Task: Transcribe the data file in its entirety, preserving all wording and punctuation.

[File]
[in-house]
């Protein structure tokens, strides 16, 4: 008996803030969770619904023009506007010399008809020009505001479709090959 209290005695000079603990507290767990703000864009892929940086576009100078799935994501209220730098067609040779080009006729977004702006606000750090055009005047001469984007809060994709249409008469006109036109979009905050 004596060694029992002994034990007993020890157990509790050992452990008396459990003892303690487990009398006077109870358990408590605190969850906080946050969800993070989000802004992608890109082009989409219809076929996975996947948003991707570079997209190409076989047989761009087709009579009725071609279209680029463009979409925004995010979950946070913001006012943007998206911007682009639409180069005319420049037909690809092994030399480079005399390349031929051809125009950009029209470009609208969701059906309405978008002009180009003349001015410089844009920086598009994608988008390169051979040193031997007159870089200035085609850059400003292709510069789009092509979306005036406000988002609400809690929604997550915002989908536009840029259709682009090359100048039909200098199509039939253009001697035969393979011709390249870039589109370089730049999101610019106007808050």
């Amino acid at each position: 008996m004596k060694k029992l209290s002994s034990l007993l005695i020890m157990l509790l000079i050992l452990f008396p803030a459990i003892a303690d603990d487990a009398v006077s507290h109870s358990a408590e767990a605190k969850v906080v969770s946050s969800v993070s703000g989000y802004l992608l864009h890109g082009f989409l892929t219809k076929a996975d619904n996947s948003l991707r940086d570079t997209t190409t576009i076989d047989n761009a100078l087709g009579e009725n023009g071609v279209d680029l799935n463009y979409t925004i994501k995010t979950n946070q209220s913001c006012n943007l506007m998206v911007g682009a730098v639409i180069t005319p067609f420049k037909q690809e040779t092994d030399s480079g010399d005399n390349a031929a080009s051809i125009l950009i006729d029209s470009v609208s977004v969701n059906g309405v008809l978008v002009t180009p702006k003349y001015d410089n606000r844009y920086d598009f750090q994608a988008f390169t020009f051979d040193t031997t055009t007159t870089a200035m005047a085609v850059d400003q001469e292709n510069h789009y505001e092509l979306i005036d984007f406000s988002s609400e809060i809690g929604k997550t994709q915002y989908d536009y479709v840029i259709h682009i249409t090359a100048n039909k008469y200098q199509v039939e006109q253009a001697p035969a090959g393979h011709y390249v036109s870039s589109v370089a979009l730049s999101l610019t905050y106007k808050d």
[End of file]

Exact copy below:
[in-house]
């Protein structure tokens, strides 16, 4: 008996803030969770619904023009506007010399008809020009505001479709090959 209290005695000079603990507290767990703000864009892929940086576009100078799935994501209220730098067609040779080009006729977004702006606000750090055009005047001469984007809060994709249409008469006109036109979009905050 004596060694029992002994034990007993020890157990509790050992452990008396459990003892303690487990009398006077109870358990408590605190969850906080946050969800993070989000802004992608890109082009989409219809076929996975996947948003991707570079997209190409076989047989761009087709009579009725071609279209680029463009979409925004995010979950946070913001006012943007998206911007682009639409180069005319420049037909690809092994030399480079005399390349031929051809125009950009029209470009609208969701059906309405978008002009180009003349001015410089844009920086598009994608988008390169051979040193031997007159870089200035085609850059400003292709510069789009092509979306005036406000988002609400809690929604997550915002989908536009840029259709682009090359100048039909200098199509039939253009001697035969393979011709390249870039589109370089730049999101610019106007808050």
């Amino acid at each position: 008996m004596k060694k029992l209290s002994s034990l007993l005695i020890m157990l509790l000079i050992l452990f008396p803030a459990i003892a303690d603990d487990a009398v006077s507290h109870s358990a408590e767990a605190k969850v906080v969770s946050s969800v993070s703000g989000y802004l992608l864009h890109g082009f989409l892929t219809k076929a996975d619904n996947s948003l991707r940086d570079t997209t190409t576009i076989d047989n761009a100078l087709g009579e009725n023009g071609v279209d680029l799935n463009y979409t925004i994501k995010t979950n946070q209220s913001c006012n943007l506007m998206v911007g682009a730098v639409i180069t005319p067609f420049k037909q690809e040779t092994d030399s480079g010399d005399n390349a031929a080009s051809i125009l950009i006729d029209s470009v609208s977004v969701n059906g309405v008809l978008v002009t180009p702006k003349y001015d410089n606000r844009y920086d598009f750090q994608a988008f390169t020009f051979d040193t031997t055009t007159t870089a200035m005047a085609v850059d400003q001469e292709n510069h789009y505001e092509l979306i005036d984007f406000s988002s609400e809060i809690g929604k997550t994709q915002y989908d536009y479709v840029i259709h682009i249409t090359a100048n039909k008469y200098q199509v039939e006109q253009a001697p035969a090959g393979h011709y390249v036109s870039s589109v370089a979009l730049s999101l610019t905050y106007k808050d």